The Supreme Court has recently limited class actions through its broad interpretation of the FAA. In the landmark case AT&T Mobility LLC v. Concepcion, the Supreme Court struck down a California law requiring the availability of classwide arbitration.[22] The Court reasoned that state law rules cannot obstruct the FAA’s objectives, which are to “ensur[e] that private arbitration agreements are enforced according to their terms.”[23] Once again, in DIRECTV, Inc. v. Imburgia, the Supreme Court enforced an arbitration agreement with DIRECTV customers, despite a provision that renders the class arbitration waiver unenforceable if the signing customer’s state demands so.[24] Just as in Concepcion, the relevant state law was the California law deeming waivers of class arbitration unenforceable.[25] A final significant case that strengthened the FAA against class action waivers is American Express Co. v. Italian Colors Restaurant.[26] Here, the Court held that a waiver of class arbitration is enforceable under the FAA when the cost of individual arbitration exceeds the potential recovery.[27]

III. WHAT RECENT SUPREME COURT DECISIONS MEAN FOR THE FUTURE OF CLASS ACTIONS

One possible explanation for these decisions’ outcomes is that they mirror the ideology of the Justices. While the late Justice Scalia served on the bench, several of the recent key cases were 5–4 decisions.[28] Indeed, some scholars theorize that Justice Scalia abandoned his conservative principles to maintain the five-Justice conservative bloc in FAA cases.[29] Regardless of this theory’s verity, Justice Scalia authored a large percentage of recent FAA cases.[30] However, in Justice Scalia’s absence, the Court decided Tyson Foods 6–2. Given that most of these decisions are tight, a ninth Justice can greatly impact upcoming class action decisions.

The possibility of Judge Neil Gorsuch being confirmed as the ninth Justice may help preserve the trajectory that Justice Scalia established in his class action opinions. A few of Judge Gorsuch’s recent 10th Circuit dissents concern deference to the NLRB and the enforcement of arbitration agreements, which can significantly impact purported classes of employees and consumers. For example, Judge Gorsuch argued against deference to the National Labor Relations Board (NLRB) in his dissent of NLRB v. Community Health Services, Inc.[31] In another dissent, Judge Gorsuch argued for upholding the validity of six arbitration clauses, despite their procedural details differing, in Ragab v. Howard.[32] These pro-employer dissents could suggest similar results for class action waiver cases.[33]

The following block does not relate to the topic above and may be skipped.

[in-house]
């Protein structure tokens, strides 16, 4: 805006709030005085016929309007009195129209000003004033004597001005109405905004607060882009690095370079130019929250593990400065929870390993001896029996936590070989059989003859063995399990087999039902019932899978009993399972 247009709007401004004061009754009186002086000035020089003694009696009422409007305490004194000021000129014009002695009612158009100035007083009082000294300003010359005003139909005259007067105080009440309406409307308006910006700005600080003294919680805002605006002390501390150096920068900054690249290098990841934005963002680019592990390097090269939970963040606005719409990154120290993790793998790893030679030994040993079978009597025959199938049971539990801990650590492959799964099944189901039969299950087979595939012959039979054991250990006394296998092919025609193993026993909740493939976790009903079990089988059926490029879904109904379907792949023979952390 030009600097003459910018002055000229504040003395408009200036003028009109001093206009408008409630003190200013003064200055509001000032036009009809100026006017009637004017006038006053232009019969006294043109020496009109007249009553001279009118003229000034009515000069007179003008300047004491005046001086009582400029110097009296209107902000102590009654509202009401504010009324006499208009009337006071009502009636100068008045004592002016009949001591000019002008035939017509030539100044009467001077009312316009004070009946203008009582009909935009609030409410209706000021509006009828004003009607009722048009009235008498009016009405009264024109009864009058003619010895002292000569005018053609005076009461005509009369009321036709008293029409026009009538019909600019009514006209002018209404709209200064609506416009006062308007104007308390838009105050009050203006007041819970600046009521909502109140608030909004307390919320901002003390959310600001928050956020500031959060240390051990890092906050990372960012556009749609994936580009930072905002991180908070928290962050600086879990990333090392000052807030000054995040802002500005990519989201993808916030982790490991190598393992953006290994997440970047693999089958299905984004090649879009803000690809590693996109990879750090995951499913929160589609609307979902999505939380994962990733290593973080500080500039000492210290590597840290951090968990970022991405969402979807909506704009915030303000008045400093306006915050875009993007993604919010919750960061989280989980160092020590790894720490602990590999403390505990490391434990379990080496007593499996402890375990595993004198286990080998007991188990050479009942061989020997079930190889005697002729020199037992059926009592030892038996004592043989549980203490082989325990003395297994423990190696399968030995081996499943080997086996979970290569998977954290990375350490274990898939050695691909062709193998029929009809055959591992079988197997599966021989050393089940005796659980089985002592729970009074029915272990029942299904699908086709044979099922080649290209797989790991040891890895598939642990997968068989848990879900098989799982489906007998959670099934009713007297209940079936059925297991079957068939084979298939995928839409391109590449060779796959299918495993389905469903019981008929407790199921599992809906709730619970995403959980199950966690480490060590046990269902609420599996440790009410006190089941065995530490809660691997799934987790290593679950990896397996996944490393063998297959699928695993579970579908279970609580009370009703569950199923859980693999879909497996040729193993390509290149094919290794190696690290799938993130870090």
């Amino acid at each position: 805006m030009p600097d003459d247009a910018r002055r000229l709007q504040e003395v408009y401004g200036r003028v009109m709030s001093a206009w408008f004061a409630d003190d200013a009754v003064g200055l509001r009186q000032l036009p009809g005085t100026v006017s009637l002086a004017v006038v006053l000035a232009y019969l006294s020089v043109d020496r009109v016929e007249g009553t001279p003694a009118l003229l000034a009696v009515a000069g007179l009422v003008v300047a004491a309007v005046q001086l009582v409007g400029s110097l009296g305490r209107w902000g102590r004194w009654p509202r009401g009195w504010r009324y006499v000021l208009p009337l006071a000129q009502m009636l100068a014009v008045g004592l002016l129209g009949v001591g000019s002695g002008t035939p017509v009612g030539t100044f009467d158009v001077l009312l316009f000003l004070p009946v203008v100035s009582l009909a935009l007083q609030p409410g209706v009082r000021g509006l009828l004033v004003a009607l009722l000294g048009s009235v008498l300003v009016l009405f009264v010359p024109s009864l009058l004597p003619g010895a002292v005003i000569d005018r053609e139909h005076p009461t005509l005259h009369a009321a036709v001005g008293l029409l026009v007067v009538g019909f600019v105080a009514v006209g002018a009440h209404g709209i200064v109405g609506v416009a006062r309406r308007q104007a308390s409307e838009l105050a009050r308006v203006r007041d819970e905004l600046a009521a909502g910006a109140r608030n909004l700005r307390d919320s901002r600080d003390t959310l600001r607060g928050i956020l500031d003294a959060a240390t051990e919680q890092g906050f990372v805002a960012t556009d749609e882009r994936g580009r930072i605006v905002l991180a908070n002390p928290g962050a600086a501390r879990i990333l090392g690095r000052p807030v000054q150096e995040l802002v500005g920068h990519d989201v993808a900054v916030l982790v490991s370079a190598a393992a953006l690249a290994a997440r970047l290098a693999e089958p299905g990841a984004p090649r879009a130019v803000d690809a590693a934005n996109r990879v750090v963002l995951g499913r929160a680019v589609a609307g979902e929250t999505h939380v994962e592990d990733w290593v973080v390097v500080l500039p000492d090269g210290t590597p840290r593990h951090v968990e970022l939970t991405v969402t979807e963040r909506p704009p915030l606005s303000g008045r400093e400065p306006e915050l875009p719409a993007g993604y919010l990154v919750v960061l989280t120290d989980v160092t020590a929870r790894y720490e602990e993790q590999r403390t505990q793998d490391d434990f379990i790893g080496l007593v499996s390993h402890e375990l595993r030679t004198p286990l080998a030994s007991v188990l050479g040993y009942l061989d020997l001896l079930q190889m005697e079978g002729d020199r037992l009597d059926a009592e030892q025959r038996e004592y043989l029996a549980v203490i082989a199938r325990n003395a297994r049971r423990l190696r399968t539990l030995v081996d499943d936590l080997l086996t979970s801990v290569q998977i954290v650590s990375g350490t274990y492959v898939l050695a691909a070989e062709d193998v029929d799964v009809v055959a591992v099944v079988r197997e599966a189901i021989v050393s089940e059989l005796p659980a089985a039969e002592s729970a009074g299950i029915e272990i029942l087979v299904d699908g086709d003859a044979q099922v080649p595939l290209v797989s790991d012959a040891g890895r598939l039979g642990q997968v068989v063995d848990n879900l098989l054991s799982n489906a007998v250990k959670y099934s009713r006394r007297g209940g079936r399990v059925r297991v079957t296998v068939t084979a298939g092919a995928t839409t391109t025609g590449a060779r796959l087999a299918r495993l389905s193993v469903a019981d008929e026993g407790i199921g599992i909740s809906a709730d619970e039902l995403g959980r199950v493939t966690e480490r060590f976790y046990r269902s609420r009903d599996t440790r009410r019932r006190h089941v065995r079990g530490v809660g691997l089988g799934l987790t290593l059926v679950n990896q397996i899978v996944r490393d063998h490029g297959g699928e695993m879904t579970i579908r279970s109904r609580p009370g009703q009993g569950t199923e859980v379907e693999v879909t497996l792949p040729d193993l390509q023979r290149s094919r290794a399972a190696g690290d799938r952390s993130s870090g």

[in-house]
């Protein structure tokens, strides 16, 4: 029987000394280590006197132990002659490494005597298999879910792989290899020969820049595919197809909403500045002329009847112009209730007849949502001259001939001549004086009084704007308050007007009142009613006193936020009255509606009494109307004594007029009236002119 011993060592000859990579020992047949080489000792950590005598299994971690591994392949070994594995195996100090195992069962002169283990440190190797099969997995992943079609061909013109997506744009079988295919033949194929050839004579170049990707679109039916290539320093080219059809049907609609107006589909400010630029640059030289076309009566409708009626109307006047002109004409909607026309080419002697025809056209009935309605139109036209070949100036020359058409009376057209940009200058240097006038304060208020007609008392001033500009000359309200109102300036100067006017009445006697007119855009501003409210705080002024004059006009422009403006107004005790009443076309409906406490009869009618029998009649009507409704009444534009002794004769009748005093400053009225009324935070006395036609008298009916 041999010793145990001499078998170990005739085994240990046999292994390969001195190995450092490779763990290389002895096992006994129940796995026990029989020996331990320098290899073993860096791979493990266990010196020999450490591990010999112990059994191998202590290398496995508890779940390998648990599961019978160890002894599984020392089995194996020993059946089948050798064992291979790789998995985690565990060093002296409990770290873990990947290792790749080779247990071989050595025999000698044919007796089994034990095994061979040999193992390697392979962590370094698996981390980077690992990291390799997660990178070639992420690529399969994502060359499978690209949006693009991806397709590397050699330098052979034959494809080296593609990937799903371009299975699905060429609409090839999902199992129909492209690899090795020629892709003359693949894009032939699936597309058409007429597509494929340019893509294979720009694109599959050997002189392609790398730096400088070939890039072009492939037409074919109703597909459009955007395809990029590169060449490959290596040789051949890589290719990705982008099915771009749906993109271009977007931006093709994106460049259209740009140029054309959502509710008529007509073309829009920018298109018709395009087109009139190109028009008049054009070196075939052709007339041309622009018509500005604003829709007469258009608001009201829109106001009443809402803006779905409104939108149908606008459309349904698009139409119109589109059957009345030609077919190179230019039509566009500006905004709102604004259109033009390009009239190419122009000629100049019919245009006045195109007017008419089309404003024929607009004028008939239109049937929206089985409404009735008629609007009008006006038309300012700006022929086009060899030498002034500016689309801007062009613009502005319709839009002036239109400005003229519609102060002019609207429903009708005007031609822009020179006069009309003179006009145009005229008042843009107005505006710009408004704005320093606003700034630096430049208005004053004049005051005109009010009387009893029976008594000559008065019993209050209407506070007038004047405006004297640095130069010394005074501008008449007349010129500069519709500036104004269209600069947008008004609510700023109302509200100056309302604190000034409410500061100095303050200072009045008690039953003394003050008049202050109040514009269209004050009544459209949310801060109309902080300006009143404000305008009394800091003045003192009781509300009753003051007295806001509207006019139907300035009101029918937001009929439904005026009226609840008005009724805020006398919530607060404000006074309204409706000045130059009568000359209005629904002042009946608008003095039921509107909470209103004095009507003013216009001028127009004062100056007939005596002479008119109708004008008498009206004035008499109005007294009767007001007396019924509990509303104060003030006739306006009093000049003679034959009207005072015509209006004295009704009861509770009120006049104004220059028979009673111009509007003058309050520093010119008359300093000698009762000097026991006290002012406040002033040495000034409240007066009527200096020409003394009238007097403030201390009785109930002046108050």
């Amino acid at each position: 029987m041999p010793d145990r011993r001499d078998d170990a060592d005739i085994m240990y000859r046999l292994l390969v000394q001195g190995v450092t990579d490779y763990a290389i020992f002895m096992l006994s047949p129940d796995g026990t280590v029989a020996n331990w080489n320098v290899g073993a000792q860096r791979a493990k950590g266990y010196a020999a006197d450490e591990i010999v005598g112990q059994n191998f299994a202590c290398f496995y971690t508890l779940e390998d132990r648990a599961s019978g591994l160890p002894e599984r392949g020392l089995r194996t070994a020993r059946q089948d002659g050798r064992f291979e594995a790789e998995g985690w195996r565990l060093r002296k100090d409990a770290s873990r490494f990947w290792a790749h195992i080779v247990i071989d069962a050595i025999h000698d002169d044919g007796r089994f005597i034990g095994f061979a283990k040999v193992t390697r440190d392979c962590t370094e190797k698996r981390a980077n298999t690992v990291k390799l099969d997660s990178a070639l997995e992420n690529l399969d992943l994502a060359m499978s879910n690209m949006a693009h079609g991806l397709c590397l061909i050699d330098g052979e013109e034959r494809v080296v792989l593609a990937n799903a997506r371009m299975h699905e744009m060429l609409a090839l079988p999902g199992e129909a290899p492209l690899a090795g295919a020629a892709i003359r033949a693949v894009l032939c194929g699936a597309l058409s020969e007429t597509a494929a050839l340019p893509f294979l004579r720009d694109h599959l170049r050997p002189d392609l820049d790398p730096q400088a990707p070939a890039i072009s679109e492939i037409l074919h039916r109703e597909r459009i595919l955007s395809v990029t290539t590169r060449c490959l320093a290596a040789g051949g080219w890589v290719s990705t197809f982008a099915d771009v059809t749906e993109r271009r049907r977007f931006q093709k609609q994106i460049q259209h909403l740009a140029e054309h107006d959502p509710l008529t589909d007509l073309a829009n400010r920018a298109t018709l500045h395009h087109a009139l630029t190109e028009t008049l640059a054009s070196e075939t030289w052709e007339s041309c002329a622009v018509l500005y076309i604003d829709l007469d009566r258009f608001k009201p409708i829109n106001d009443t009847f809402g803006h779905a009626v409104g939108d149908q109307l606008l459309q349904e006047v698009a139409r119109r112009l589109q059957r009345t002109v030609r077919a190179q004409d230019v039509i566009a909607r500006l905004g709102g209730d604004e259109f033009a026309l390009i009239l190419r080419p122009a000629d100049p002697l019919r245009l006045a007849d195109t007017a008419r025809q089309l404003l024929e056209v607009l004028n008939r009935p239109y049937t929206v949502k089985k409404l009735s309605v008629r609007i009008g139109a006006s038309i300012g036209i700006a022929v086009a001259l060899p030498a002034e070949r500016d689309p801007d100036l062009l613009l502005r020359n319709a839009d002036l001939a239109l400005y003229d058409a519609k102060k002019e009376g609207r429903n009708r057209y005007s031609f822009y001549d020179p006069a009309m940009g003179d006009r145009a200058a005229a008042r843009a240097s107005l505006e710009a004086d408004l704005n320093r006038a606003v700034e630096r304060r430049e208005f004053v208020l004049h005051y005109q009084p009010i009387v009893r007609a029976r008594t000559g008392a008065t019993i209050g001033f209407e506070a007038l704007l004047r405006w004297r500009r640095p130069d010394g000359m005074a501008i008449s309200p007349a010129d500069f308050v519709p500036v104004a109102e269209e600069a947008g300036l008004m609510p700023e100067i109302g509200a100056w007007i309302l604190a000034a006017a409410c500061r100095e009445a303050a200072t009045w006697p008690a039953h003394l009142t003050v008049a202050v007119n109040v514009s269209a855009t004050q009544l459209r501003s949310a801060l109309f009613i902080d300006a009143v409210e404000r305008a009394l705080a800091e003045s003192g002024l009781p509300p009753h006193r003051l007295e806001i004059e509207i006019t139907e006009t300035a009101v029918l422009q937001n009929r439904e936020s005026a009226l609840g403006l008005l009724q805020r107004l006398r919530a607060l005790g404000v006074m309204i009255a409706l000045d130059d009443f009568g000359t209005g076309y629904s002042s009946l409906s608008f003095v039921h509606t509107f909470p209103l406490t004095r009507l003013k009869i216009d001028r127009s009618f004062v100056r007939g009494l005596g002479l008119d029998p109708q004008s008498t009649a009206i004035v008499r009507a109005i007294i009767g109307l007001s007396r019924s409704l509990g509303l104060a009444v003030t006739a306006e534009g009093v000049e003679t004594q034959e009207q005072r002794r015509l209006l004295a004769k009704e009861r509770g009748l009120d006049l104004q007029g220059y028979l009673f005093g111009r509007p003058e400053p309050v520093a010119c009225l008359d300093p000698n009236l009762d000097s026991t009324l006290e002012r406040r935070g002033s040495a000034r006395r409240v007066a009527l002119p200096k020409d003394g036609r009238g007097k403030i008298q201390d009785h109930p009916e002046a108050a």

However, one opinion that Judge Gorsuch authored stands in relief to these dissents. In Shook v. Board of County Commissioners, he affirmed the denial of class certification for present and future inmates with mental health conditions at El Paso County Jail.[34] The district court denied certification because of the purported class’s failure to satisfy Rule 23(a)(2), (a)(3), or (b)(2).[35] Despite the outcome, Judge Gorsuch repeatedly stated that though the district court did not abuse its discretion in denying class certification, that his court would reach another conclusion if initially presented with the case.[36] In particular, Judge Gorsuch implied that the district court, sua sponte, could have created subclasses to satisfy Rule 23(b)(2) requirements.[37] Of course, this case is not determinative of Judge Gorsuch’s class action viewpoints, but it suggests that he may not rule on purely anti-class action lines.

By the time this Post is published, the Supreme Court will have heard arguments for Microsoft Corp. v. Baker, which reviews an order denying class certification after the named plaintiffs voluntarily dismiss their claims with prejudice.[38] Additionally, the Court has granted certiorari for three cases that involve the legality of class action waivers in arbitration agreements: NLRB v. Murphy Oil USA, Inc., Epic Systems Corp. v. Lewis, and Ernst & Young, LLP v. Morris.[39] Given the recent trend in restraining class action success, the Supreme Court is limiting vital opportunities for collective relief for employees, consumers, and shareholders. Is American individualism growing more in the 21st century? Do judges strive to see differences rather than commonalities in individuals’ circumstances? Given the tight split on class action decisions, a new Justice, such as Judge Gorsuch, could greatly influence the crucial upcoming 2017 Term decisions.